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OHweather

Winter 2015-16 Medium-Long Range Discussion

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Unless you like 0.3" to 2" clippers.

 

Clippers are at least consistent snow producers, if not always heavy.  And there is always the chance that they over perform.  They are the most reliable synoptic events by far, so I'd take my chances.

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Clippers are at least consistent snow producers, if not always heavy.  And there is always the chance that they over perform.  They are the most reliable synoptic events by far, so I'd take my chances.

Honestly our best shot at decent snow here in central Ohio is with clippers.

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If the PNA were for to go negative by months end I'd favor maybe the GHD III prospect storm cutting west but right now it just looks like a return to neutral. 

 

I myself like the odds of something good/snow around GHD. But that's just me. We will see. 

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Time for me to post the obligatory "zzzzzzzzz"

Come on man have some faith on that clipper later next week. :lol:

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Well...um...yeah...glad northern lower mi has done well. Will be up there in a few days to enjoy. Will be nice getting away from this winter wx sh#hole. Otherwise pattern going into early February looks "interesting". Maybe something can deliver locally.

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Well...um...yeah...glad northern lower mi has done well. Will be up there in a few days to enjoy. Will be nice getting away from this winter wx sh#hole. Otherwise pattern going into early February looks "interesting". Maybe something can deliver locally.

 

I bet the people at IWX are enjoying the easy AFD's right now.

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I bet the people at IWX are enjoying the easy AFD's right now.

We actually enjoy the extreme/challenging weather. For me it is more difficult during the quiet periods..,especially night shifts. IMO coordination with surrounding offices is the most difficult aspect of our job.

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We actually enjoy the extreme/challenging weather. For me it is more difficult during the quiet periods..,especially night shifts. IMO coordination with surrounding offices is the most difficult aspect of our job.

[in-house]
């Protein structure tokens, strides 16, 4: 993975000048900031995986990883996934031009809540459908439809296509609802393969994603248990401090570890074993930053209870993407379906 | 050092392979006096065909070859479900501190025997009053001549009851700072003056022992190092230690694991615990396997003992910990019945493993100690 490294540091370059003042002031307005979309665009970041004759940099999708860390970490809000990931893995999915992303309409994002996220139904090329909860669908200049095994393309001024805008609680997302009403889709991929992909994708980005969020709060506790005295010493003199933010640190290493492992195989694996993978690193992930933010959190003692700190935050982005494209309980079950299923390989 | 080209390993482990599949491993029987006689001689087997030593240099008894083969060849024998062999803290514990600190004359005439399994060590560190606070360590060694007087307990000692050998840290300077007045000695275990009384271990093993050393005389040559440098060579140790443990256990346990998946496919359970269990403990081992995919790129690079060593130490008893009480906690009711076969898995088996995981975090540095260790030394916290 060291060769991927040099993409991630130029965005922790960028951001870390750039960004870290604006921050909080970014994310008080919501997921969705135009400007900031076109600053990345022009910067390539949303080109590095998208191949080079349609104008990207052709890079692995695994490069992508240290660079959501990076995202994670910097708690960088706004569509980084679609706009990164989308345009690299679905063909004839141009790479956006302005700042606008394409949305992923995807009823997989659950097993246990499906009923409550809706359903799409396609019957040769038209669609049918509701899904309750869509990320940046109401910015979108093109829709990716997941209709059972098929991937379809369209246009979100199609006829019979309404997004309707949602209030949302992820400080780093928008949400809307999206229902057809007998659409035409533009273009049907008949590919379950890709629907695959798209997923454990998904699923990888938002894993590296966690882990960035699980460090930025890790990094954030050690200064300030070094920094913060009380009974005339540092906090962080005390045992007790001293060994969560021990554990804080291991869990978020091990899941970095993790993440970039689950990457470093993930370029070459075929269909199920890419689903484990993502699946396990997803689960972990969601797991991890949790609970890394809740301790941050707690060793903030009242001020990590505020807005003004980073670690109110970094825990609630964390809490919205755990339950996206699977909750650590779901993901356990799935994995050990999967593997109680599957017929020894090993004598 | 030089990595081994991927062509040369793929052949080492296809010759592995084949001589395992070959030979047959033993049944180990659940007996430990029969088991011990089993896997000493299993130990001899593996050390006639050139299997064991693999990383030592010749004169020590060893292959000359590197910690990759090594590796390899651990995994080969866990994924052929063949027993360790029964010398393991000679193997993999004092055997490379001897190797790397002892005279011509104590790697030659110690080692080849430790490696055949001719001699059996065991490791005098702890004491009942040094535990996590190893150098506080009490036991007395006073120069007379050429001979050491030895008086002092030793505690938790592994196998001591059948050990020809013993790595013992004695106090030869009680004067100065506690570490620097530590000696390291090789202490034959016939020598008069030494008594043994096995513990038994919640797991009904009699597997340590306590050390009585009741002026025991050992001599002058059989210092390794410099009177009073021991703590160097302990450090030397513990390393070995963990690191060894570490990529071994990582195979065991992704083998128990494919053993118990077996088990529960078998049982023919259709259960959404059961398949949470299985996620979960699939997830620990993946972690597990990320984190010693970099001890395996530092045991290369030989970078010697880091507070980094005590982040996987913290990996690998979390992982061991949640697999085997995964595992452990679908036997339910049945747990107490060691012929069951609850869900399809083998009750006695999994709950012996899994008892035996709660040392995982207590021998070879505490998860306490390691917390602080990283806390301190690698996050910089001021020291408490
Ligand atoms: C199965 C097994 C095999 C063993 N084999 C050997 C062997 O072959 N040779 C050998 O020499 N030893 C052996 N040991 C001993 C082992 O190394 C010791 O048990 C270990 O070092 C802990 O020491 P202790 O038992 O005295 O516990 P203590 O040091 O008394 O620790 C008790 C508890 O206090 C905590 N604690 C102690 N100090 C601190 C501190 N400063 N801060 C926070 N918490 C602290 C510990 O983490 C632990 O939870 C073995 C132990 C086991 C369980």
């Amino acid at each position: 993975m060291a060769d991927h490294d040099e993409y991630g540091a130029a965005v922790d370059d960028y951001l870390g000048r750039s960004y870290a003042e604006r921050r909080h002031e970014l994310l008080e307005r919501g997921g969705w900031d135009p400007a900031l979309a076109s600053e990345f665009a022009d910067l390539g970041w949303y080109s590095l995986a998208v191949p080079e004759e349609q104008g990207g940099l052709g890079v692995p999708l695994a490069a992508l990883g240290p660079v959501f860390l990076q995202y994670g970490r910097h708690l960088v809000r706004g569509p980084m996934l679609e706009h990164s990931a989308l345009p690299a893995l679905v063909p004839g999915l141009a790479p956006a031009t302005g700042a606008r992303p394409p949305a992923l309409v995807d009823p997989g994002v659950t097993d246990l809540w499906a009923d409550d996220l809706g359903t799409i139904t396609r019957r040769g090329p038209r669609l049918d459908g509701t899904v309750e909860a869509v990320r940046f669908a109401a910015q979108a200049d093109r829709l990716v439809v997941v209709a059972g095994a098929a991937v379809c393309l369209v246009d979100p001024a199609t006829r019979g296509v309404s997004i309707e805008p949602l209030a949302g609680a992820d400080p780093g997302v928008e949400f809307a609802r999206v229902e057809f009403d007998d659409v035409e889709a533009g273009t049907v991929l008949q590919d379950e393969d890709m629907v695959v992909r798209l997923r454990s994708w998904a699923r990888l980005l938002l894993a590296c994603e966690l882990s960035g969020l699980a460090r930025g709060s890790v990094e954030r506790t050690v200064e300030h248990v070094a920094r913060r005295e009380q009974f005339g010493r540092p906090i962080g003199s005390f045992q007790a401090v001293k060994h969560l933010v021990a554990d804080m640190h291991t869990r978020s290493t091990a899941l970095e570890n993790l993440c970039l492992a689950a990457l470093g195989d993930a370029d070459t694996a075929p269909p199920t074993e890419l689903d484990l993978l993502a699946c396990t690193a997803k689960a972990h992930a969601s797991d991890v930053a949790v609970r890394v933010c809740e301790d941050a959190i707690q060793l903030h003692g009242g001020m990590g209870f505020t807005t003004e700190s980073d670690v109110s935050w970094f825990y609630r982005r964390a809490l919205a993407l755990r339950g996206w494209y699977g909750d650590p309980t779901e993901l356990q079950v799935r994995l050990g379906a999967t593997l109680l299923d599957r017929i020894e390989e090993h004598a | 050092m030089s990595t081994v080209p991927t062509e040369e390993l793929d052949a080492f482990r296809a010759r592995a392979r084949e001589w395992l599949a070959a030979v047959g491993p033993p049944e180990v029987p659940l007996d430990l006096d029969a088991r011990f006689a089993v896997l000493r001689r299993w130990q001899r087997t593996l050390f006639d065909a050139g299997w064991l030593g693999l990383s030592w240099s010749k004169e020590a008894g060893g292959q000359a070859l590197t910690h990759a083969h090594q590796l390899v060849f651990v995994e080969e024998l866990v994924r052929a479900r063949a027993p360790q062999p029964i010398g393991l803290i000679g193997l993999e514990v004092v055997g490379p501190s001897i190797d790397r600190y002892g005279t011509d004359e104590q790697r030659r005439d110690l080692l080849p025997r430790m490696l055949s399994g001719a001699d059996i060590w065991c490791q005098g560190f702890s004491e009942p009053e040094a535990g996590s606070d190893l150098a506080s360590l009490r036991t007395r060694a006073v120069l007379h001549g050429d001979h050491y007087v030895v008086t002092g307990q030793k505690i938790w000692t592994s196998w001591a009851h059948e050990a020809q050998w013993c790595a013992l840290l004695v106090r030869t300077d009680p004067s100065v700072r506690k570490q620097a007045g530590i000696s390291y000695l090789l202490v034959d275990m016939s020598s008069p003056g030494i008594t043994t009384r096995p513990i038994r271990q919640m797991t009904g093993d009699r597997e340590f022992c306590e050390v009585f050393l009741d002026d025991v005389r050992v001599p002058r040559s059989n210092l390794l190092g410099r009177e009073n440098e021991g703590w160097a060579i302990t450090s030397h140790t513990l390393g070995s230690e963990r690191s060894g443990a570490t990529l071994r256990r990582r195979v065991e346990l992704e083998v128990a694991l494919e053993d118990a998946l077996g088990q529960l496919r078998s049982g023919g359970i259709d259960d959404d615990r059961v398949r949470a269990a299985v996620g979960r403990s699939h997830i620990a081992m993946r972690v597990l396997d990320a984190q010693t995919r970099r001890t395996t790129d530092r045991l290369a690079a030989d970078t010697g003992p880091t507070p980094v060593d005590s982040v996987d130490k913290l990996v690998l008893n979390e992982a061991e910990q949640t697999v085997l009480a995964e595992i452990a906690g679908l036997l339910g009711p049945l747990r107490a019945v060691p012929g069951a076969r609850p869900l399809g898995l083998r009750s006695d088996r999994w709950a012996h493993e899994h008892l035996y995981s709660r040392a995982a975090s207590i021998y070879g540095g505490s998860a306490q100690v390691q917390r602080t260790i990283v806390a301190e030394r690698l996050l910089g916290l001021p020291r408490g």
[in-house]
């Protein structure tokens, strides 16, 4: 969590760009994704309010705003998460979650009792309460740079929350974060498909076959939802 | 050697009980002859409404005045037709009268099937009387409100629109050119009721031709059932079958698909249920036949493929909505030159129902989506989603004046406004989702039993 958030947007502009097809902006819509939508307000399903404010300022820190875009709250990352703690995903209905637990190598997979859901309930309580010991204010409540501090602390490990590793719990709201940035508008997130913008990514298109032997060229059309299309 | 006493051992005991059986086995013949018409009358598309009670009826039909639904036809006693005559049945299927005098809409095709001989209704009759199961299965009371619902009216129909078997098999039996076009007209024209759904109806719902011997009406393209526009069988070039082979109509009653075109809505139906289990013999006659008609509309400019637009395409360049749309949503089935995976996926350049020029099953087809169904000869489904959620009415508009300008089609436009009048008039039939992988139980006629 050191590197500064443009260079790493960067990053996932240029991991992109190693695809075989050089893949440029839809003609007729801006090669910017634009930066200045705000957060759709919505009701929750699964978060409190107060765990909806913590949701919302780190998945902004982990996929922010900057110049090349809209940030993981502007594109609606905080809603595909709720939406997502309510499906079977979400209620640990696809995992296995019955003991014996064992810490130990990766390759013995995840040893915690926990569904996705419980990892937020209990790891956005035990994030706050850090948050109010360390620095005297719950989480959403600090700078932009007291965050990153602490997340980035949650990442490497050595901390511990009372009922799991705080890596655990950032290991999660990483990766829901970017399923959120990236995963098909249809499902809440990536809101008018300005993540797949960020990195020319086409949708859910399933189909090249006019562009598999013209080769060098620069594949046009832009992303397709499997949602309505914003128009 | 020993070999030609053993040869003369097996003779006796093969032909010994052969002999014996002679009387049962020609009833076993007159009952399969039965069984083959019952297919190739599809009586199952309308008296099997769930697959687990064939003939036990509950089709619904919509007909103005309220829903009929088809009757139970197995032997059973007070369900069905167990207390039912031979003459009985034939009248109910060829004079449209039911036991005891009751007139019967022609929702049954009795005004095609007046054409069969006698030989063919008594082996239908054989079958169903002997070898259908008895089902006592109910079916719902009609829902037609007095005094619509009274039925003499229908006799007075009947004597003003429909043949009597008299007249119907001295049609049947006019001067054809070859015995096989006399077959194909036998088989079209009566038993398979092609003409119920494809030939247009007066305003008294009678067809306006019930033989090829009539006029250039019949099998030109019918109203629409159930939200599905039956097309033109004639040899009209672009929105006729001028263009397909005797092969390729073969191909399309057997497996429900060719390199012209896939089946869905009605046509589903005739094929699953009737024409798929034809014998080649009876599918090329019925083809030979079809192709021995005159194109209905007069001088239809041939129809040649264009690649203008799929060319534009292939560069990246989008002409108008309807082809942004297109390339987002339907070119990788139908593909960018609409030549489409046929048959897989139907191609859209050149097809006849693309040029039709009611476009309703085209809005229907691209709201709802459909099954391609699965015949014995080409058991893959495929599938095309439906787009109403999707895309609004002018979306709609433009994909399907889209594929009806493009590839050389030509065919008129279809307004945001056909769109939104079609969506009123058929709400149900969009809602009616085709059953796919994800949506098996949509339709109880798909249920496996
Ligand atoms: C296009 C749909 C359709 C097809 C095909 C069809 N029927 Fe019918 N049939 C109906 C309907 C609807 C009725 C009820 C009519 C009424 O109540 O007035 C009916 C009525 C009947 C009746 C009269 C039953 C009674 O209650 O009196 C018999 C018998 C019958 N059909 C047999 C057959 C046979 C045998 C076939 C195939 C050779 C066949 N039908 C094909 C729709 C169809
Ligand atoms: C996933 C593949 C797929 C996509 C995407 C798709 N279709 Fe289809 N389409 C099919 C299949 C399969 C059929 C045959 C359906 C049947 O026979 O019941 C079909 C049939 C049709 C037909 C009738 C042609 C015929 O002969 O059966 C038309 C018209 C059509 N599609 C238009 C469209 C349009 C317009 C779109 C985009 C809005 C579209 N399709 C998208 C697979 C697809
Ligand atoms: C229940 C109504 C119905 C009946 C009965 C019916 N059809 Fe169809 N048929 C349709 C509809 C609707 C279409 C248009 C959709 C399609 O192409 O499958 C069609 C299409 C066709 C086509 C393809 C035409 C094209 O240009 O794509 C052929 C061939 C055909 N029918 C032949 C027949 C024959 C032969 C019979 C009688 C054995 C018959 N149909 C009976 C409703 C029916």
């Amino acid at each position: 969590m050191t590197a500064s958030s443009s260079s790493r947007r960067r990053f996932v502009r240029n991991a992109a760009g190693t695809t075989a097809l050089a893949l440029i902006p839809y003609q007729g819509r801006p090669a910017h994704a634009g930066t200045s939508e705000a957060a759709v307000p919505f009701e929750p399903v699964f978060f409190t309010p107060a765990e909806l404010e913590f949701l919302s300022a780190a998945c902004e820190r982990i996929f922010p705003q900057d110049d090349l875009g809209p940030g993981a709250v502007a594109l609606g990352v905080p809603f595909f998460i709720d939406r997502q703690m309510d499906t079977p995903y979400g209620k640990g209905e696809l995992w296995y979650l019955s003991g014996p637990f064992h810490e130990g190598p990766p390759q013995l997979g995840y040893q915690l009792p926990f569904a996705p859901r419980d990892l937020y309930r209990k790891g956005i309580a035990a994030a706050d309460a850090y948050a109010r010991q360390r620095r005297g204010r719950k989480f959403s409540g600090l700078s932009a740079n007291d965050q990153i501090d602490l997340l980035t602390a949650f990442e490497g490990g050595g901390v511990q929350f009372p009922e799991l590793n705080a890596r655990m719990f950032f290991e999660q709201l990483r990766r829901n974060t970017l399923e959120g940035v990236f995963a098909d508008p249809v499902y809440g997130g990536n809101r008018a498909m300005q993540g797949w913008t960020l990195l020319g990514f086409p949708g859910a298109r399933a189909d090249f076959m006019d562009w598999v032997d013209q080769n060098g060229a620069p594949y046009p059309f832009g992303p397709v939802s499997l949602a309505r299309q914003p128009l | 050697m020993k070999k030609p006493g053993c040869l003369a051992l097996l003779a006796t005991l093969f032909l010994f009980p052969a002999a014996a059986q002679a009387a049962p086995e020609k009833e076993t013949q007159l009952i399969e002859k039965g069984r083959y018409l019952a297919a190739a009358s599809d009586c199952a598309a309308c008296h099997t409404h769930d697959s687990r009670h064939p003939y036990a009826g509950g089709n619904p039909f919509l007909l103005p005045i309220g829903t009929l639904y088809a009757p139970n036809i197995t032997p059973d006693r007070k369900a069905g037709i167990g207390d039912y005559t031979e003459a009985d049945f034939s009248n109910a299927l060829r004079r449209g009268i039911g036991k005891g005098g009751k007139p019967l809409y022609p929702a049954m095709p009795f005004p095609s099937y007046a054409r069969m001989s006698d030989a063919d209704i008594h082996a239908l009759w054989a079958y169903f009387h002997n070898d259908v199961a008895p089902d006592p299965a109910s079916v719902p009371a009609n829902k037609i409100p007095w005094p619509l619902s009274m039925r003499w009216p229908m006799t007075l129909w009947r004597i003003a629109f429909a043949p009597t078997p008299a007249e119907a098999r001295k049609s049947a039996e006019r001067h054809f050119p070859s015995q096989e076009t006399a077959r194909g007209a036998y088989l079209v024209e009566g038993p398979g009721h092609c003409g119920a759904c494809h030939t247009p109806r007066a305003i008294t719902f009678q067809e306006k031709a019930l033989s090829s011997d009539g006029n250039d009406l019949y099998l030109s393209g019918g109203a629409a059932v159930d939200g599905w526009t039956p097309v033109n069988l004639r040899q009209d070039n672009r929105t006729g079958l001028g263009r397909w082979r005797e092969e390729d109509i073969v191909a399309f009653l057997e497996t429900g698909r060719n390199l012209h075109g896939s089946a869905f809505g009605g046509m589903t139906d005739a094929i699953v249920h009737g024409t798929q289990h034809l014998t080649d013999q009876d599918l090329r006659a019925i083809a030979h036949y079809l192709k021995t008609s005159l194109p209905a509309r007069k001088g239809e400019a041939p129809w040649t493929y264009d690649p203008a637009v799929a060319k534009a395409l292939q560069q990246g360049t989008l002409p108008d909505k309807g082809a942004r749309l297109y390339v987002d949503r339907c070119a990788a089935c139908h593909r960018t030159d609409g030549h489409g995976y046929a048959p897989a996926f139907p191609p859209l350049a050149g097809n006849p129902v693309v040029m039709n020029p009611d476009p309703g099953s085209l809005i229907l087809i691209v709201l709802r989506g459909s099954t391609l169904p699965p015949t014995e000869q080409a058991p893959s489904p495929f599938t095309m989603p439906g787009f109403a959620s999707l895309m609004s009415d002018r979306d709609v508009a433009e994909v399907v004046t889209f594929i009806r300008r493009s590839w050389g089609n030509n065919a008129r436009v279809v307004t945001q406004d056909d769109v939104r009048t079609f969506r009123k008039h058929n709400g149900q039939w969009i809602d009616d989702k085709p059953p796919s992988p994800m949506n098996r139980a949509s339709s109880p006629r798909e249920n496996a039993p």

I can concur when it comes to observing too, these days of nothing drive me insane. I love coming into work and having a snowstorm or severe weather to cover.

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We actually enjoy the extreme/challenging weather. For me it is more difficult during the quiet periods..,especially night shifts. IMO coordination with surrounding offices is the most difficult aspect of our job.

I can't imagine what it's like in summer in some places out west that get virtually no weather other than heat. One great thing about being in the Midwest is all year long you have pretty active weather honestly and multiple modes of it too. Really challenges all aspects of your forecasting skills

Sent from my iPhone using Tapatalk

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I can't imagine what it's like in summer in some places out west that get virtually no weather other than heat.

 

 

I imagine the same way it is in some parts of Alaska...

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Early week system has been showing up consistently and seems to be getting more aggressive with precip amounts. I'd be thrilled to get 3-4" at this point.

 

Yes,

Our glacier needs something so that it no longer looks like three week old snow.Model consistency so far makes one hopeful.

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So, I know this is kind of a banter-y question, but nothing else seems to be going on in the models atm: I moved to central IN from central VA a few months back (am I kicking myself right now or what?), so I'm wondering what—apart from clippers—are our major snow producers in these parts? Out East the coastals could get a bit dicey wrt temps, but if they produced, they *produced*. Do we get anything comparable out here that I should gear up for (I mean, in winters to come, I guess...)? I'm just not at all familiar with the general patterns in this part of the country. But I'm excited about the prospect of getting snow that sticks around for more than two days. :D

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I can't imagine what it's like in summer in some places out west that get virtually no weather other than heat. One great thing about being in the Midwest is all year long you have pretty active weather honestly and multiple modes of it too. Really challenges all aspects of your forecasting skills

Sent from my iPhone using Tapatalk

 

Southern California is probably the worst.

 

High cost of living, no interesting weather.